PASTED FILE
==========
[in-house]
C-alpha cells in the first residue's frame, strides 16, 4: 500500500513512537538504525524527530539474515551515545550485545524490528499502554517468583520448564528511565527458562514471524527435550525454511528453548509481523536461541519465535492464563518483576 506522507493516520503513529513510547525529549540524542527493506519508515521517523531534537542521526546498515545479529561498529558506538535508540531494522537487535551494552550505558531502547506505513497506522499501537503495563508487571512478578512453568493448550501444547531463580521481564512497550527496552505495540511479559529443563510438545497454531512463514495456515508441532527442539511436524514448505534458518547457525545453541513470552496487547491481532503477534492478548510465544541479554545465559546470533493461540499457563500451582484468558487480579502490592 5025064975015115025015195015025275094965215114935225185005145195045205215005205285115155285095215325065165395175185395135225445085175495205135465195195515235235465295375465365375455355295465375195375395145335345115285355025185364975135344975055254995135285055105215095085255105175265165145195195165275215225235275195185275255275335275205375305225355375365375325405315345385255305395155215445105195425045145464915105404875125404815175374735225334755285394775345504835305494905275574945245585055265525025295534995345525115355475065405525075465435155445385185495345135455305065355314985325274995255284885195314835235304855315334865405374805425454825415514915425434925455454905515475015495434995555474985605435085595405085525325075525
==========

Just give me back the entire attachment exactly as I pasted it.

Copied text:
[in-house]
C-alpha cells in the first residue's frame, strides 16, 4: 500500500513512537538504525524527530539474515551515545550485545524490528499502554517468583520448564528511565527458562514471524527435550525454511528453548509481523536461541519465535492464563518483576 506522507493516520503513529513510547525529549540524542527493506519508515521517523531534537542521526546498515545479529561498529558506538535508540531494522537487535551494552550505558531502547506505513497506522499501537503495563508487571512478578512453568493448550501444547531463580521481564512497550527496552505495540511479559529443563510438545497454531512463514495456515508441532527442539511436524514448505534458518547457525545453541513470552496487547491481532503477534492478548510465544541479554545465559546470533493461540499457563500451582484468558487480579502490592 5025064975015115025015195015025275094965215114935225185005145195045205215005205285115155285095215325065165395175185395135225445085175495205135465195195515235235465295375465365375455355295465375195375395145335345115285355025185364975135344975055254995135285055105215095085255105175265165145195195165275215225235275195185275255275335275205375305225355375365375325405315345385255305395155215445105195425045145464915105404875125404815175374735225334755285394775345504835305494905275574945245585055265525025295534995345525115355475065405525075465435155445385185495345135455305065355314985325274995255284885195314835235304855315334865405374805425454825415514915425434925455454905515475015495434995555474985605435085595405085525325075525